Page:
HIGH COURT OF LESOTHO
matter of :
MOTLOUNG 1st Defendant
MAFETENG (Pty) Ltd 2nd Defendant
by the . Justice M.L. Lehohla on the 30th day of May. 1988.
an application moved by defendants to compel plaintiff to furnish
further particulars requested in paragraph 3 of the defendants'
request for further particulars in relation to plaintiff's
declaration in paragraph 7.
Declaration reads :'-
"It is plaintiff's contention that the said purported dismissal
is unlawful in as much as it amounts to violation of the contract
employment between plaintiff and defendants. In the result plaintiff
has suffered damages in the sum of M60,000. Plaintiff holds
response to contents of this paragraph defendants' put the following
7.1 Plaintiff is required to specify the term of the contract that
has been violated as alleged.
7.2 Have the defendants violated an express terms of the contract. If
it. is an implied term the plaintiff is required to state
circumstances from which such term can be implied. If it' is an
exrpress term the plaintiff is required to state where it is
expressed as such.
of these questions plaintiff "replied by saying "Matter for
paragraph 9 of his declaration plaintiff . states that
"Plaintiff 's contention is that the purported. dismissal
amounts also to unilateral repudiation of the contract between
plaintiff and defendants, an act which is unlawful. In the result
plaintiff suffered damages in . the sum of.M10,000. Plaintiff
paragraph 8 plaintiff charges that because the purported dismissal by
defendant's was based on alleged insubordination and inefficiency
feels not only insulted in his profession as a Hotelier but also that
the allegations therein amount to defamation of character.
M60,000 damages for this against defendants.
respect of paragraph 9 of the declaration defendants requested
further particulars as follows :-'
9.1 Has the plaintiff accepted the alleged repudiation?
9.2 What makes the alleged repudiation unlawful as alleged?
response to these questions plaintiff answered the first in the
affirmative and the second by stating that it was a "matter
on Rule 20(4) Mr. Matsau submitted that pleadings must be clear and
concise to enable the opposing party to know what case
he is to meet.
To meet this requirement there has to be sufficient particularity to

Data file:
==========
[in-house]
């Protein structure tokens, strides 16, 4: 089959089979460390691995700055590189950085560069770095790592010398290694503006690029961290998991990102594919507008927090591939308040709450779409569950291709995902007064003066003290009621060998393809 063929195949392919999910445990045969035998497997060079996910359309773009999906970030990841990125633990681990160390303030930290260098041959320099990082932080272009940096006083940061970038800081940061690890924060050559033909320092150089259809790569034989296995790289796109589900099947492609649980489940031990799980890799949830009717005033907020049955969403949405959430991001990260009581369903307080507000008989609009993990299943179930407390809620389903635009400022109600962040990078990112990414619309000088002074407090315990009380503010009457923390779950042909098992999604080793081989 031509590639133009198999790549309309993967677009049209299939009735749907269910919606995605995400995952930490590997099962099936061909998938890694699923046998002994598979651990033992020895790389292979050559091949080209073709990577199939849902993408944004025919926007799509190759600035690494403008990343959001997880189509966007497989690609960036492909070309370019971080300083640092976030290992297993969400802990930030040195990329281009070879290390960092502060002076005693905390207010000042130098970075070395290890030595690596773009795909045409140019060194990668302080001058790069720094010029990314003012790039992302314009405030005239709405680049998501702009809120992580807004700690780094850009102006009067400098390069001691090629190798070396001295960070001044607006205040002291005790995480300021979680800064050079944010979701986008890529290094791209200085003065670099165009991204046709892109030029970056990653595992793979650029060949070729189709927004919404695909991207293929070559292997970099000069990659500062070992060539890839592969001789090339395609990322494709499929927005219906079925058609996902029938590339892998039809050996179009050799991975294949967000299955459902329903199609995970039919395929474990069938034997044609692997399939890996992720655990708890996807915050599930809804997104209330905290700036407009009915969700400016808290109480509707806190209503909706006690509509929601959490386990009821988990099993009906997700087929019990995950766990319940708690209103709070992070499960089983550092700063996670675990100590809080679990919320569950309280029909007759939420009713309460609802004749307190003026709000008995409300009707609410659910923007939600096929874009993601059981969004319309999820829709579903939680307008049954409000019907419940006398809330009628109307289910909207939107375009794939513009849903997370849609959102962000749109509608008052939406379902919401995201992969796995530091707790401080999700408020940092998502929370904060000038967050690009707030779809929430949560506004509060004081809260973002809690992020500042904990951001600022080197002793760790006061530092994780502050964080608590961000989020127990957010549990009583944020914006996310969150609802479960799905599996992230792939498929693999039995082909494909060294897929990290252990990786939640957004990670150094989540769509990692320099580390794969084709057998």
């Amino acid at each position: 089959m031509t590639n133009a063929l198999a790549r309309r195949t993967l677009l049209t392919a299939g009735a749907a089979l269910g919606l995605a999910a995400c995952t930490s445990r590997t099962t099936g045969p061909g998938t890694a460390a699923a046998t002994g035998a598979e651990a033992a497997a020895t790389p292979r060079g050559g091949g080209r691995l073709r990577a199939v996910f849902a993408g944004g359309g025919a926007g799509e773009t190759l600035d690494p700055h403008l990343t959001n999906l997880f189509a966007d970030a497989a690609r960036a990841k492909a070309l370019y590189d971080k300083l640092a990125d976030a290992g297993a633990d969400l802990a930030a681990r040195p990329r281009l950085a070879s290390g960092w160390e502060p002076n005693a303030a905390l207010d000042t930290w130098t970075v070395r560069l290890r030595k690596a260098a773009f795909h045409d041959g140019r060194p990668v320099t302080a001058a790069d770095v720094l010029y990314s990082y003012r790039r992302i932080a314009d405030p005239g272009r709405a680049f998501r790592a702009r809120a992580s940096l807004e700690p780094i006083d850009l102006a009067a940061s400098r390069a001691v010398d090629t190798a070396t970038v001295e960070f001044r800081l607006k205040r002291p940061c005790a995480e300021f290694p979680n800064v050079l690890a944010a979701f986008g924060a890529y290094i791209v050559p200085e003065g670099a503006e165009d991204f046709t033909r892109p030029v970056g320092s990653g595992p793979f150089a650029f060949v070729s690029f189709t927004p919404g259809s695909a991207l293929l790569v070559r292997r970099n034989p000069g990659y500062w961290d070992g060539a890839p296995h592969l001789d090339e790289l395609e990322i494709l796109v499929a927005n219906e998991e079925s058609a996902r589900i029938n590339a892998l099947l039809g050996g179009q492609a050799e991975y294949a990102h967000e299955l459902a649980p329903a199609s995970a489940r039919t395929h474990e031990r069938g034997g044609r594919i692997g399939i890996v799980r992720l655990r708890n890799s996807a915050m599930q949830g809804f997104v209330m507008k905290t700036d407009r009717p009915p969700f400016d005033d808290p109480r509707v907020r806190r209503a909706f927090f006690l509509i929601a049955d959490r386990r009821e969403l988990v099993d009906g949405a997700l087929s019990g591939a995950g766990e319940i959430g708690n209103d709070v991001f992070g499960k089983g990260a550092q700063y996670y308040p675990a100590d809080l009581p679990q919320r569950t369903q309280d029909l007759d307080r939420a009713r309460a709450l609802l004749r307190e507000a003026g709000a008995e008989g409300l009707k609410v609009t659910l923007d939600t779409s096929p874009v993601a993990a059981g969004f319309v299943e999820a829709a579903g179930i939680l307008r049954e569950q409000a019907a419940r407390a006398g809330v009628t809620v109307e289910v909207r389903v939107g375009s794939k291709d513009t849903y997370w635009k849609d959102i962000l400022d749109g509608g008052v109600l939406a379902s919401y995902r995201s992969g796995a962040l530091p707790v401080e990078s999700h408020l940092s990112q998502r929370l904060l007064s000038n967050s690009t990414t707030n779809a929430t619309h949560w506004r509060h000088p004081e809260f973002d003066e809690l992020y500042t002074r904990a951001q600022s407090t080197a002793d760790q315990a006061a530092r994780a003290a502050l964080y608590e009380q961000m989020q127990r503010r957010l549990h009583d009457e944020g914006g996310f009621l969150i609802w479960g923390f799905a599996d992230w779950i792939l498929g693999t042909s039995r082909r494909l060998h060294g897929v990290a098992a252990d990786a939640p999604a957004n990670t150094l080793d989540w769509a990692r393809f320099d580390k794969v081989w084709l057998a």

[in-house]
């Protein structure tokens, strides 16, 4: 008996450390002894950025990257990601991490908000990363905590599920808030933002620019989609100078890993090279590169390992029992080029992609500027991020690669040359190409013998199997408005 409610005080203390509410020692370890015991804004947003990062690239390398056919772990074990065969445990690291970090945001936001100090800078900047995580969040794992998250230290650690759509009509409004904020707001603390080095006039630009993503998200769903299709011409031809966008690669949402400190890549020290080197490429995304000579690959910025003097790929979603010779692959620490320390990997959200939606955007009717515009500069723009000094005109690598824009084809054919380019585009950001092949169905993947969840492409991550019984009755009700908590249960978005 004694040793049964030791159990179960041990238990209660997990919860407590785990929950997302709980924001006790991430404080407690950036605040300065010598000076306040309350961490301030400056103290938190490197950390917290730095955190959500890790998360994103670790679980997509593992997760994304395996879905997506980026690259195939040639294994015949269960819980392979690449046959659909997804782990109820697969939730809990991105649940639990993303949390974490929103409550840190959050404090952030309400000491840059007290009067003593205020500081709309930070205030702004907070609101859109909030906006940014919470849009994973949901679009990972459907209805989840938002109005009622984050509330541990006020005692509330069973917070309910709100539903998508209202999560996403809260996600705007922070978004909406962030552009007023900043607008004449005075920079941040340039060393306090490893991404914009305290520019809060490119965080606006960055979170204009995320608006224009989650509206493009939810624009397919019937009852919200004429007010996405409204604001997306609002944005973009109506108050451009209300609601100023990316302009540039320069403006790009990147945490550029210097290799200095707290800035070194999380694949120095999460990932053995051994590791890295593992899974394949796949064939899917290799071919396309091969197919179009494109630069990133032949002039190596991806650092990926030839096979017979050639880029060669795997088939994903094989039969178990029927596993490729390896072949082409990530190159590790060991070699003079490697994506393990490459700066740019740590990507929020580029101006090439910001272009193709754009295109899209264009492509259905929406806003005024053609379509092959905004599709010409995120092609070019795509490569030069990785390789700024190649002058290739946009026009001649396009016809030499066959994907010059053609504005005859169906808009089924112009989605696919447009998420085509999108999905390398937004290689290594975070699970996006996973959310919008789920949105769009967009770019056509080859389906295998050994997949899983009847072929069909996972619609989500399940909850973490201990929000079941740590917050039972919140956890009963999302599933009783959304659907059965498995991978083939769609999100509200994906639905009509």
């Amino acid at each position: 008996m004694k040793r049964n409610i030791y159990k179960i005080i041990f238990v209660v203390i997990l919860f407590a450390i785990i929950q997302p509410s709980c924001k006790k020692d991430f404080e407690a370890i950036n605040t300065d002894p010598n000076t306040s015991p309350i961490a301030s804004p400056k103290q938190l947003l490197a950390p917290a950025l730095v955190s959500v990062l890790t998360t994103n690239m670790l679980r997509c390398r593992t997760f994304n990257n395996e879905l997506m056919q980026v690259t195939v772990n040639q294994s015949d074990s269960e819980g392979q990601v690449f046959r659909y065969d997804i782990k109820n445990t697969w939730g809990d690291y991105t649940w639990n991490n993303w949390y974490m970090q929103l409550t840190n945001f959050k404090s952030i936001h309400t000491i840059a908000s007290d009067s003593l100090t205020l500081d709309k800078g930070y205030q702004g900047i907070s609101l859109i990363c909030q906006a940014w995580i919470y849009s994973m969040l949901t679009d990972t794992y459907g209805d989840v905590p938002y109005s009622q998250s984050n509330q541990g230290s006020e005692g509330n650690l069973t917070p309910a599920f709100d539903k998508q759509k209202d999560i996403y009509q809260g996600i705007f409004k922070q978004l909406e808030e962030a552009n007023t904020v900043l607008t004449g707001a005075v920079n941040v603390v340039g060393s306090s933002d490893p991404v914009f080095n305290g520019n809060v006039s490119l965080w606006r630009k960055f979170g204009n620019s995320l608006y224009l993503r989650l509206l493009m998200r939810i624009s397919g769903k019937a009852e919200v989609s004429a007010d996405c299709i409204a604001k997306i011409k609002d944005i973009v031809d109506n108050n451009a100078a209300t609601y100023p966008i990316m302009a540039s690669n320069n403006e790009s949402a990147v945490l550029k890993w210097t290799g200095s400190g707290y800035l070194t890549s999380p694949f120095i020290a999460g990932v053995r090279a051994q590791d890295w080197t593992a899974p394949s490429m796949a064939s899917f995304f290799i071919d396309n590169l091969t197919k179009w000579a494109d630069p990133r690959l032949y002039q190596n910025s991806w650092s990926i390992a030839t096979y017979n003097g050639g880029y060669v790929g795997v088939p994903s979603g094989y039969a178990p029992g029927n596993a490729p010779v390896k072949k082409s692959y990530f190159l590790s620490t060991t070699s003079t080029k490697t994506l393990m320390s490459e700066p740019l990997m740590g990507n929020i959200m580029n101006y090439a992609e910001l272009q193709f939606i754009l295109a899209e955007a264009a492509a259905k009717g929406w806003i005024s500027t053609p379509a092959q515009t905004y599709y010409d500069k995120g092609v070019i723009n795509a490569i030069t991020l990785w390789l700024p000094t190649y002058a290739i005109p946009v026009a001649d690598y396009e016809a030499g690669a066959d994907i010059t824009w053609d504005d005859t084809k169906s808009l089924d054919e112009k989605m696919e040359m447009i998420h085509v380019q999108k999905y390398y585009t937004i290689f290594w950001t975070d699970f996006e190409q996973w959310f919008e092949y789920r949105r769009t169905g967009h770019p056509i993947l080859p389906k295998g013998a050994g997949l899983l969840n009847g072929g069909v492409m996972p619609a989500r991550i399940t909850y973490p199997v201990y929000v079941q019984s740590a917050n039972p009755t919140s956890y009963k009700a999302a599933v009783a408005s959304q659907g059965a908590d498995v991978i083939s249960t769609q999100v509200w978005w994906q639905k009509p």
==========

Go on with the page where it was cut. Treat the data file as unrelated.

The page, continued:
enable a reply thereto by the other party.
appears that plaintiff's action is based on contract. In response to
para. 6 page 5 of the declaration defendants requested a
of the letter of dismissal in para. 5.3 (ii) but plaintiff.
that this was not necessary to enable defendants to plead.
submitted however that the question put to plaintiff was a fair one
and that the supply of the letter of dismissal would
defendants' to plead. Further that this request was on all fours with
the spirit and 1etter of Rule 25(1) which sets out
the purpose for
furnishing further particulars in pleading, namely to enable the
party to plead or tender an amount in settlement
of the claim.
Submitting that compliance with the request was strictly necessary it
was pointed out that because plaintiff alleges
that the contract has
been violated he is obliged to let defendants know what term of the
contract it is.
would enable the court to know beforehand issues before it not Just
when the trial is going on and when an impression is created
much indulgence in a fishing expedition has been condoned to enable
the interested party to secure evidence which he could
secured on papers without any waste of time.
May 1988 I made a ruling that "application to compel succeeds
with costs. Further particulars to be furnished within
periods set out in the rules taking to-day i.e. 30-5-88 as the
starting point i.e. date of notice of delivery of the
further particulars," That ruling still stands.
J U D G
Plaintiff : Mr.Mohau
Defendants : Mr. Matsau.
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